Feeling unconditionally loved by our primary caregivers is essential to foster a healthy sense of self-esteem. Unconditional love is experienced when a child feels felt, heard and seen, in ways that meet their most basic developmental needs. Parents who are attuned to their children’s emotions with empathy and without judgement help them nurture a sense of self that is whole, even when experiencing intense negative emotions such as shame, fear and anger. Neglect (including emotional) and abuse sustained throughout childhood, however, lead to developmental trauma and feelings of low self-esteem. As such feelings are easily triggered and not processed functionally with the help of an emotionally conscious and mature other, the developing child is more susceptible to create a dysfunctional relationship with their own emotional, inner world.

Children who are made to feel inadequate for having negative feelings (or any feelings at all) by their abusive and/or (emotionally) neglectful parents and feel powerless and rejected when triggered have little or no access to functional tools for emotional processing. In such cases, they are highly likely to resort to maladaptive coping strategies to deal with their shame, fear of abandonment and other feelings of unlovability to regain some sense of wellbeing. It is logical to want to feel good. It is also human to avoid suffering and try to control it. Problems arise when a given strategy becomes “the only one”, and, especially, when it does more harm than good in the long term. A rare instance of binge eating in front of the television might be okay when it is not one’s exclusive means of tolerating the pain of one’s losses. When that becomes a daily routine to deal with chronic stress, unprocessed grief and feelings of powerlessness and emotional isolation, you got yourself an addiction.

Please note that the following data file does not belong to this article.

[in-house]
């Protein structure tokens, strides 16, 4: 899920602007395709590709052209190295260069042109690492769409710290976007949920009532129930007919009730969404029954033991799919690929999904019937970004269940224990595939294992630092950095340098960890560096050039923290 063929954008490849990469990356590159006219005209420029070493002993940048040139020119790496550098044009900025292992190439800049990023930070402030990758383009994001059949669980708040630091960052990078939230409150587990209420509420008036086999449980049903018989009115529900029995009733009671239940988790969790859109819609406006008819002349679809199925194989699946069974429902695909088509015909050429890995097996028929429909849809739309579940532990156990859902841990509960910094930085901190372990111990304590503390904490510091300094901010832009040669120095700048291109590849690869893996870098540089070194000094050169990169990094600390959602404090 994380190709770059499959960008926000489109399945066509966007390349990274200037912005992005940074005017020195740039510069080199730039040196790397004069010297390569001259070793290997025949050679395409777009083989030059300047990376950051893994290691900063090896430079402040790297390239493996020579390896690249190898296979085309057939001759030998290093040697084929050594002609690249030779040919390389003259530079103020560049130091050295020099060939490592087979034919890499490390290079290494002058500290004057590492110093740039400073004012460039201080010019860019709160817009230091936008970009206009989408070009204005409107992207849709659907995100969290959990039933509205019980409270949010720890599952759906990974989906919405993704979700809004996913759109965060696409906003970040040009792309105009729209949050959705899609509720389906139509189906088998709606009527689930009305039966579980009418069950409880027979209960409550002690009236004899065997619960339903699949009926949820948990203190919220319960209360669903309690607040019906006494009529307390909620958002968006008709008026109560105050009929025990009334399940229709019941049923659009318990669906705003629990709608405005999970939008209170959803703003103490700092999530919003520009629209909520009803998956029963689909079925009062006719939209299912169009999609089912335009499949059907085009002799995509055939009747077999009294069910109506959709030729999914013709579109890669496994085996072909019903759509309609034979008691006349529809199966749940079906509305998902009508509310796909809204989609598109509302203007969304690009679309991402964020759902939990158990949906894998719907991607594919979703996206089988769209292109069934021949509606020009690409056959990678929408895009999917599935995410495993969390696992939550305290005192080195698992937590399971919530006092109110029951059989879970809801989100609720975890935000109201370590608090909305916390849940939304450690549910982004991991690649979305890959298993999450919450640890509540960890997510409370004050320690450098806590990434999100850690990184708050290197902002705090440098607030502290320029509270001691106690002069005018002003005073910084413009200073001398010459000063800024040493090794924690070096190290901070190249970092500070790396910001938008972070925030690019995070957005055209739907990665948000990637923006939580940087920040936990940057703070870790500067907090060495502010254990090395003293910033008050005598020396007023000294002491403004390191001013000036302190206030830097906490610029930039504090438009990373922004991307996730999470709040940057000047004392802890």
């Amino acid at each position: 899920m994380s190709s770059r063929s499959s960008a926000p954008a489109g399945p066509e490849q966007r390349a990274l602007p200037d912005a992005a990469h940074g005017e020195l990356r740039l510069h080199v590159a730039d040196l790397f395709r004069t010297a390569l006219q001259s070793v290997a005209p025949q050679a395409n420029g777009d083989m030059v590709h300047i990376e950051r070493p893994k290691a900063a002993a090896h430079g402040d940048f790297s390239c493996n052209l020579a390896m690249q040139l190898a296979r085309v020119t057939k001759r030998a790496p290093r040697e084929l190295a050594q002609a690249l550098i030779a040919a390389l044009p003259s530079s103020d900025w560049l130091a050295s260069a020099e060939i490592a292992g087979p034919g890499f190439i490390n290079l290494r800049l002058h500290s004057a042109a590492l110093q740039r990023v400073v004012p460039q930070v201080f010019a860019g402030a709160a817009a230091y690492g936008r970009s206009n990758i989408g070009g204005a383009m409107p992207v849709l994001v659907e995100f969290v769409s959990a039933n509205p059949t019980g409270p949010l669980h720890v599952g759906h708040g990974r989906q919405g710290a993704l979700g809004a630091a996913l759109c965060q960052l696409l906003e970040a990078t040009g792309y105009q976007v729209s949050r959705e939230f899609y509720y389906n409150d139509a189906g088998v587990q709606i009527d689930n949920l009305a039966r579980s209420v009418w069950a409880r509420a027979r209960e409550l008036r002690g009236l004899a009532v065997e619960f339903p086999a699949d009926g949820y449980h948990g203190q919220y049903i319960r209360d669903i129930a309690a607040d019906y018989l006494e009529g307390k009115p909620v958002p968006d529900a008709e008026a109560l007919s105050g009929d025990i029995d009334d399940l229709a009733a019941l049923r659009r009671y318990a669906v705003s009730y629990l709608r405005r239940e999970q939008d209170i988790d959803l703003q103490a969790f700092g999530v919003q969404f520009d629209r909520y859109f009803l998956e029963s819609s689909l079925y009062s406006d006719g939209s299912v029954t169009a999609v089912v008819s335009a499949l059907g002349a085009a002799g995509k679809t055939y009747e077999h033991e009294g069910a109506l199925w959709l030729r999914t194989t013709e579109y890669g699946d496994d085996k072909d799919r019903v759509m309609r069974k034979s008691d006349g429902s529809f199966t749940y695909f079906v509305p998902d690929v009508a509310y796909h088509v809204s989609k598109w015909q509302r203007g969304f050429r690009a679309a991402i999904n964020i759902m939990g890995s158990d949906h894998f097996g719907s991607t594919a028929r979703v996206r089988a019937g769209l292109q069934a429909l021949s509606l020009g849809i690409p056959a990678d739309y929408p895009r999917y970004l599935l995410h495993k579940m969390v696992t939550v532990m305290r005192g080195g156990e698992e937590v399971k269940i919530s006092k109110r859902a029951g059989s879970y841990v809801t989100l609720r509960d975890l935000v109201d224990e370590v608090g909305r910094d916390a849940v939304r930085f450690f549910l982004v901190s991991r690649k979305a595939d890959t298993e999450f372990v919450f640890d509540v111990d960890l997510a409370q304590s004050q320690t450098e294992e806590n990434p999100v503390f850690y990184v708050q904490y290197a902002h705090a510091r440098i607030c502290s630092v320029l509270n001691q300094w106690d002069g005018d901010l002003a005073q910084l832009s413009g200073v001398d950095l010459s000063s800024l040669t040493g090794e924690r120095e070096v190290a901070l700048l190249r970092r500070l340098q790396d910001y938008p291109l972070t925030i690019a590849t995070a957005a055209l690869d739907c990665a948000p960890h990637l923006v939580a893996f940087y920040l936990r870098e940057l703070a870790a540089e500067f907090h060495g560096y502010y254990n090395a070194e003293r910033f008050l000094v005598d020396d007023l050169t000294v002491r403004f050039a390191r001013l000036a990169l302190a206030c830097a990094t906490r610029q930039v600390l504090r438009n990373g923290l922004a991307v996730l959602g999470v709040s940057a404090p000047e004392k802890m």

Anger – predominantly experienced as a secondary emotion – helps us regulate feelings of vulnerability. Under its influence we feel respectful, dignified, entitled and righteous. It does so by making us feel energetic, powerful and ready to fight and defend ourselves from whoever or whatever – including feelings – that make us feel small and hurt. In this heightened state of arousal, we experience a high that may become addictive. As the overweight who focus solely on dieting but avoid exploring the deeper, underlying mechanisms that feed their food addiction and, for that reason, struggle to keep a healthy weight – anger addicts remain angry by neglecting the primary emotions that trigger it. Therefore, the reason why you feel angry “all the time” may be centred on fear, reluctance, or difficulty to access the deeper, more painful emotions you have carried from years of (emotional) neglect and/or abuse.